Bangor is not only the city that he’s called home for a few decades, it’s also the inspiration for the fictional town of Derry. Fans of the fiction writer can take a tour (SK Tours of Maine) of many significant spots around town–including seeing the outside of his creepy house.
13. Witness the first sunrise in the United States
On Cadillac Mountain in Acadia National Park, you’ll be joined by a slew of other cars driving to the summit in the wee hours of the morning–all in pursuit of seeing the first sunrise in the USA.
14. Hike up Maine's highest mountain
Scale the highest mountain in Maine: Mount Katahdin. It’s the northern point of the Appalachian Trail where you can witness thru-hikers reaching the end of a 2,000-mile trek if you time it right.
15. Go to the fair
From summer through fall, fair food meets farm show as agricultural fairs pop up for a few days at a time throughout Maine.
16. Visit the desert
It’s not technically a desert, but this little spot near Freeport is an unusual attraction and one of Maine’s most famous phenomena. The Desert of Maine is a result of modern farmers not properly rotating crops, causing erosion that eventually uncovered 40 acres of glacial silt.
17. Take a selfie at Mile 1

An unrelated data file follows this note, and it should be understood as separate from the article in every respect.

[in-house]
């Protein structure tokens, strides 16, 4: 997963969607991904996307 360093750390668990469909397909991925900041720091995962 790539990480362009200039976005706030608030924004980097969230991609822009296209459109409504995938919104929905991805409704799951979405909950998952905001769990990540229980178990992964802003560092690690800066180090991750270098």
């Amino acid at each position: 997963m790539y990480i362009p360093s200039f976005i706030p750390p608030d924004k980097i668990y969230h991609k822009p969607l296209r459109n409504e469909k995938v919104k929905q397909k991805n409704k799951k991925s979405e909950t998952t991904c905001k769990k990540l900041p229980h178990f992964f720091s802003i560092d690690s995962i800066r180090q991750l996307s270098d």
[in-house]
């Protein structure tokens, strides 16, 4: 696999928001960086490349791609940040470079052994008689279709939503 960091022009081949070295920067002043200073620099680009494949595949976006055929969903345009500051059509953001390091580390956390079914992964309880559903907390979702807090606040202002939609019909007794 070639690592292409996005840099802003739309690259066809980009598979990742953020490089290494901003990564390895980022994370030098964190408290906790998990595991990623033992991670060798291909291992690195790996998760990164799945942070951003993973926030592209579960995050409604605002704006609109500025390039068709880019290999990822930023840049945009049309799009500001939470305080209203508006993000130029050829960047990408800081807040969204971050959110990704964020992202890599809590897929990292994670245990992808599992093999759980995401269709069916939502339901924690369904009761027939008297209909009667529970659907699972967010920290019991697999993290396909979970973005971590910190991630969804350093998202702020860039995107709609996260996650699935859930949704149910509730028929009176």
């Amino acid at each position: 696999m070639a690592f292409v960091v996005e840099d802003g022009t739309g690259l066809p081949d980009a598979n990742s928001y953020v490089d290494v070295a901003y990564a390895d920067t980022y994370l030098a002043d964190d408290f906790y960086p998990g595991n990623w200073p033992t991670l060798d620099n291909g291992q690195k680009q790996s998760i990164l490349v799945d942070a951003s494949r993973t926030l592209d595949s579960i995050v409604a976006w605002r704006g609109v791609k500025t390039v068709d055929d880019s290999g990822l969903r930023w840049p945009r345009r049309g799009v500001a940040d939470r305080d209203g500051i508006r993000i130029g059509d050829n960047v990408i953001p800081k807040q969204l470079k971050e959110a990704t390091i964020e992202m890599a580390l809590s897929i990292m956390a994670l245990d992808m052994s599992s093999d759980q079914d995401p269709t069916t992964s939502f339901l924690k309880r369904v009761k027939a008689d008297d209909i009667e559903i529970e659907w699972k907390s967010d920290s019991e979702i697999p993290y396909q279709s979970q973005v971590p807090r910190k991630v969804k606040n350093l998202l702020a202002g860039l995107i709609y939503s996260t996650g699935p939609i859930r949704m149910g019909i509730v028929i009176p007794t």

Head to “America’s first mile” on Route 1, which stretches the length of the East Coast all the way to Key West, Florida.
18. See Maine from above in a hot air balloon
Aroostook County has been home to the start of two famous transatlantic balloon flights. Each year, more than a dozen colorful balloons launch into the sky in Maine’s largest county during the Crown of Maine Balloon Fest.
19. Try a red hot dog.
Even if you personally don’t see the appeal, they are decidedly a thing. There’s even a red hot dog festival that happens every summer in Dexter. The Maine Red Hot Dog Festival is a fundraiser designed to attract a large number of people to the town where they will see all that Dexter has to offer, and to simply have fun!
20. Pan for gold in the Swift River
Prospecting for gold is still a thing in western Maine, and it’s still very much on my Maine bucket list.
21. Stand in the shadow of Paul Bunyan
Standing proudly at 31 feet tall, this statue of the lumberjack legend has been a local landmark for more than half a century in downtown Bangor. It’s a fun road trip destination that Mainers are proud to call theirs.
22. Try a whoopie pie
Maine may or may not be the birthplace of the whoopie pie, but Mainers love it enough to make it the official state treat and give it a festival. So you should probably eat one while you’re here.
23. Eat a lobster roll on the docks
At Young’s Lobster Pound in Belfast, it’s BYOB, and it’s a perfect spot for a picnic on the docks with fresh-as-it-gets lobster rolls.
24. Eat a potato donut
All the way from the northern reaches of Maine to the big city of Portland, Maine potatoes are the “secret” ingredient making everyone rave about these donuts.
25. Visit “Hobbitland”
The historic walking trails and nature preserve at Vaughan Woods feel a little extra magical when you know the local nickname. You won't find any hobbits there, but you’ll still love exploring the stone bridges, waterfalls, and wild meadow.